Remember that scene in Casino Royale, the 2006 James Bond reboot, where 007 and Vesper Lynd are travelling on a train and she asks him about his watch? She asks, “Rolex?” Bond (Daniel Craig) calmly replies, “Omega.” Lynd ends the conversation about the watch with the simple, “Beautiful.”

Ker-ching! You’ve just been the victim of product placement. Omega reportedly paid $7 million per film for Bond to spruik Omega watches. Sure, the world’s favourite superspy has to wear a watch so it may as well be an actual brand but there’s really no need to shove it down our throats by altering the script to become a bizarre commercial. Last time I checked, the ads were meant to be before the film, not during the feature.

Product placement in films is nothing new but imagine what might happen if a company actually bankrolls a feature film. There are two famous examples of this. One is a beloved family film and the other is one of the worst movies ever made (it has a 0% positive rating on Rotten Tomatoes).

Roald Dahl’s Charlie and the Chocolate Factory was originally published in 1964. A children’s literary classic, it was adapted into a movie musical starring Gene Wilder in 1971. What you may not know is that the film was financed by the Quaker Oats Company.

Founded in 1901, the company specialised in breakfast cereals at the time and had no experience in film making. The film’s producer, David L. Wolper, managed to convince the company that the movie would be the perfect advertising medium for their new candy bars. And thus, the Wonka Bar was born and the film’s title was altered to Willy Wonka and the Chocolate Factory in anticipation of a marketing match made in heaven.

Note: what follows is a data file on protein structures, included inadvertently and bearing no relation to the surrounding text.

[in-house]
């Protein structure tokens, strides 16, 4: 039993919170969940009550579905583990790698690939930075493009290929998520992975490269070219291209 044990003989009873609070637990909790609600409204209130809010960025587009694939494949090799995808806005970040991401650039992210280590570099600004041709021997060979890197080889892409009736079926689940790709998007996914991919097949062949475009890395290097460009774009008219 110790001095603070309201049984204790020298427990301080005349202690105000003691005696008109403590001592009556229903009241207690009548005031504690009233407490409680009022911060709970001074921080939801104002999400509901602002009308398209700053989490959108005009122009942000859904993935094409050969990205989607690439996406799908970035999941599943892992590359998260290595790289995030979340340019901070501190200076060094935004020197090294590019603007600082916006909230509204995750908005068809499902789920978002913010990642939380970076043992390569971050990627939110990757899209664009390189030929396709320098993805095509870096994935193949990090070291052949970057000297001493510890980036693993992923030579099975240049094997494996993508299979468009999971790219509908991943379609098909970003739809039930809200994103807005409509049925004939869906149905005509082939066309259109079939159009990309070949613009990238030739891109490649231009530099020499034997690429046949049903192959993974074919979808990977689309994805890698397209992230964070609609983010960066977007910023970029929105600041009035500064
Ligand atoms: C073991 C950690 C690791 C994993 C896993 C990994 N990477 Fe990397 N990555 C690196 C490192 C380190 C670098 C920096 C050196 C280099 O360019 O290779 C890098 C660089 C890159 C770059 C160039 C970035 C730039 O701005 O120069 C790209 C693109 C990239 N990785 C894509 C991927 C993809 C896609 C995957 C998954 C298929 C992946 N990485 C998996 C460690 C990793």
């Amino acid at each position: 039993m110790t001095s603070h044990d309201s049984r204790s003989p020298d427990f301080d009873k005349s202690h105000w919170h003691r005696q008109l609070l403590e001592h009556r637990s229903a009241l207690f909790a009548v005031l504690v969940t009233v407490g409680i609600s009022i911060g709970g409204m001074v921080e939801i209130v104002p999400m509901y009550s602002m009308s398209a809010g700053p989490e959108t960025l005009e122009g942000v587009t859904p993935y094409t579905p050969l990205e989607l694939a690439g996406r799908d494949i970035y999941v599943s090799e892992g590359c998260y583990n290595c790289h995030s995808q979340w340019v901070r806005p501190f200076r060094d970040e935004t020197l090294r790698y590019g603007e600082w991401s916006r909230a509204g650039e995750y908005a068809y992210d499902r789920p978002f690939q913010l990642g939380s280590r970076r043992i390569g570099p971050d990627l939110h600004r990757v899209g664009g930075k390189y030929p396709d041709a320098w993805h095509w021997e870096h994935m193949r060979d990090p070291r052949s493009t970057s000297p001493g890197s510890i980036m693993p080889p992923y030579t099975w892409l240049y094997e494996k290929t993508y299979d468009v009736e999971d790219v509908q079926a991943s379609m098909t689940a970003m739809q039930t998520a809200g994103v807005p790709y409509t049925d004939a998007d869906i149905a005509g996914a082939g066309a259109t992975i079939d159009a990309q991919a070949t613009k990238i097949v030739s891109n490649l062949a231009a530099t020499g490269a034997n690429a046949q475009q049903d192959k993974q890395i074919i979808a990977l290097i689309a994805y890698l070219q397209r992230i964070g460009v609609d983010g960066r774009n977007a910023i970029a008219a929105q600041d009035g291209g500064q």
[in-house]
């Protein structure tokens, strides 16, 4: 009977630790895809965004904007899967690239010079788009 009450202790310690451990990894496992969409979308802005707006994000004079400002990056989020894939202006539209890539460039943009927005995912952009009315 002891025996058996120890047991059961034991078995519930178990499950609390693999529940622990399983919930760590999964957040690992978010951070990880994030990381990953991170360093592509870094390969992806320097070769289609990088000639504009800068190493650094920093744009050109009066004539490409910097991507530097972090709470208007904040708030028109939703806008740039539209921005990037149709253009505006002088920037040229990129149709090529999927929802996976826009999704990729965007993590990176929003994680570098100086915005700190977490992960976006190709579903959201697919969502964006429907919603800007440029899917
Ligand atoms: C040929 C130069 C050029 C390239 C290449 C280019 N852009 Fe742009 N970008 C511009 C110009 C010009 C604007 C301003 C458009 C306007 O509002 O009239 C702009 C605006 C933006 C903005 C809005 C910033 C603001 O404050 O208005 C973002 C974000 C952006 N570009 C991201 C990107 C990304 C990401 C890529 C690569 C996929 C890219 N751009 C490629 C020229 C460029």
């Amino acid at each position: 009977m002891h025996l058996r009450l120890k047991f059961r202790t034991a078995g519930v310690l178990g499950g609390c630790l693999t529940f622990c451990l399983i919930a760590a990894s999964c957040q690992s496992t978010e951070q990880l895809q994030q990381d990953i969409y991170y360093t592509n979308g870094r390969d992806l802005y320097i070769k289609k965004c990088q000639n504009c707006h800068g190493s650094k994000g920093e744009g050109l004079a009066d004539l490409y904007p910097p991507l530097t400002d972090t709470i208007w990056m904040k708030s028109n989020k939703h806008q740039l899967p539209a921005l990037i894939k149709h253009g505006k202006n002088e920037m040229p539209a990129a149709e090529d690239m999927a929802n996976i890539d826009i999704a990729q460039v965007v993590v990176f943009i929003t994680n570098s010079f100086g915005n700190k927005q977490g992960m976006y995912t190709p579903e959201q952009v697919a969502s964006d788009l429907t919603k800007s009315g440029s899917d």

Unfortunately, due to production problems, Wonka Bars never made it to the shops and the film was released, unblemished by product placement, to generally positive reviews (Dahl hated it) but mediocre box office. Via endless television repeats and its popularity on video and DVD, it is now considered an iconic children’s film (despite the scene showing a chook being decapitated).

Quaker Oats sold their share of the rights for half a million dollars 1977 and never invested in another film again.

Mac and Me was an E.T. the Extra-Terrestrial rip-off released in 1988. Featuring a cute alien (MAC stood for “Mysterious Alien Creature”) who befriends a boy in a wheelchair whilst on the run from evil government scientists and agents, this turkey was financially backed by Coke and McDonalds.

In one of the least subtle product placement ever, Mac (as in Big Mac) conveniently only needs Coke and Skittles to survive. A visit to a McDonalds Restaurant with the bad guys hot on the trail strangely deteriorates into a syrupy happy impromptu dance contest, complete with a cameo from Ronald McDonald. This sickly sweet scene is widely available on YouTube and has to be seen to be believed. A warning, you may need insulin afterwards.

Ronald McDonald deservedly won the Worst New Star category at the 1988 Golden Raspberry Awards for Mac and Me. The film ends with the words, “We’ll Be Back!” written across the screen. Luckily for us, this atrocious waste of celluloid didn’t spawn a sequel. I understand that business for McDonalds was unaffected by the film’s failure and that there are now several restaurants worldwide.

So the next time you buy a watch, or grab a drink, or participate in an impromptu dance off at your local burger joint, or visit a chocolate factory run by little men with green hair, ask yourself if Hollywood made you do it.